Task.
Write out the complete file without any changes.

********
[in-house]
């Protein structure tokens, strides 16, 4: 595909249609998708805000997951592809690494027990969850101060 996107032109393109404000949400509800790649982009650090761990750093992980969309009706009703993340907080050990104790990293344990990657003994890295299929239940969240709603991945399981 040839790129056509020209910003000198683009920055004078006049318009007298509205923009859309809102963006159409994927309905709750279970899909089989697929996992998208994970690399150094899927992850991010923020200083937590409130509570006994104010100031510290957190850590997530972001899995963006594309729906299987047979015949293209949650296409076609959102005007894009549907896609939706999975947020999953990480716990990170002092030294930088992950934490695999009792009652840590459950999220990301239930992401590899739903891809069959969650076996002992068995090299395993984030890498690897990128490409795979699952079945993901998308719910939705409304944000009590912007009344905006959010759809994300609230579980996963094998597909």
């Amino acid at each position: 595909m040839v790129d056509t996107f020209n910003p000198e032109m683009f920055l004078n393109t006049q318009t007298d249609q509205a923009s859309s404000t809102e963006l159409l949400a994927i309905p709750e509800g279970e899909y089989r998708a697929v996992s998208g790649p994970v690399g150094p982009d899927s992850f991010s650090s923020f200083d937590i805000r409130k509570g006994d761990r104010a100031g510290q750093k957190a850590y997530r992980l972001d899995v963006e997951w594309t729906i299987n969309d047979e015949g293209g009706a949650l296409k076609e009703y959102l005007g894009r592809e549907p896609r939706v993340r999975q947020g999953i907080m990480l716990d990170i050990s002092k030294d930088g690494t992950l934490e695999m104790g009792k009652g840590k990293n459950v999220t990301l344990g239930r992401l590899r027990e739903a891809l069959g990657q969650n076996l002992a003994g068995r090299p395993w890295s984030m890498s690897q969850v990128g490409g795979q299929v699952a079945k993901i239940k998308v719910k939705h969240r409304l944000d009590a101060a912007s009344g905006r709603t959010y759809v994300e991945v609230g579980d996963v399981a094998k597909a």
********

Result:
[in-house]
């Protein structure tokens, strides 16, 4: 595909249609998708805000997951592809690494027990969850101060 996107032109393109404000949400509800790649982009650090761990750093992980969309009706009703993340907080050990104790990293344990990657003994890295299929239940969240709603991945399981 040839790129056509020209910003000198683009920055004078006049318009007298509205923009859309809102963006159409994927309905709750279970899909089989697929996992998208994970690399150094899927992850991010923020200083937590409130509570006994104010100031510290957190850590997530972001899995963006594309729906299987047979015949293209949650296409076609959102005007894009549907896609939706999975947020999953990480716990990170002092030294930088992950934490695999009792009652840590459950999220990301239930992401590899739903891809069959969650076996002992068995090299395993984030890498690897990128490409795979699952079945993901998308719910939705409304944000009590912007009344905006959010759809994300609230579980996963094998597909």
């Amino acid at each position: 595909m040839v790129d056509t996107f020209n910003p000198e032109m683009f920055l004078n393109t006049q318009t007298d249609q509205a923009s859309s404000t809102e963006l159409l949400a994927i309905p709750e509800g279970e899909y089989r998708a697929v996992s998208g790649p994970v690399g150094p982009d899927s992850f991010s650090s923020f200083d937590i805000r409130k509570g006994d761990r104010a100031g510290q750093k957190a850590y997530r992980l972001d899995v963006e997951w594309t729906i299987n969309d047979e015949g293209g009706a949650l296409k076609e009703y959102l005007g894009r592809e549907p896609r939706v993340r999975q947020g999953i907080m990480l716990d990170i050990s002092k030294d930088g690494t992950l934490e695999m104790g009792k009652g840590k990293n459950v999220t990301l344990g239930r992401l590899r027990e739903a891809l069959g990657q969650n076996l002992a003994g068995r090299p395993w890295s984030m890498s690897q969850v990128g490409g795979q299929v699952a079945k993901i239940k998308v719910k939705h969240r409304l944000d009590a101060a912007s009344g905006r709603t959010y759809v994300e991945v609230g579980d996963v399981a094998k597909a």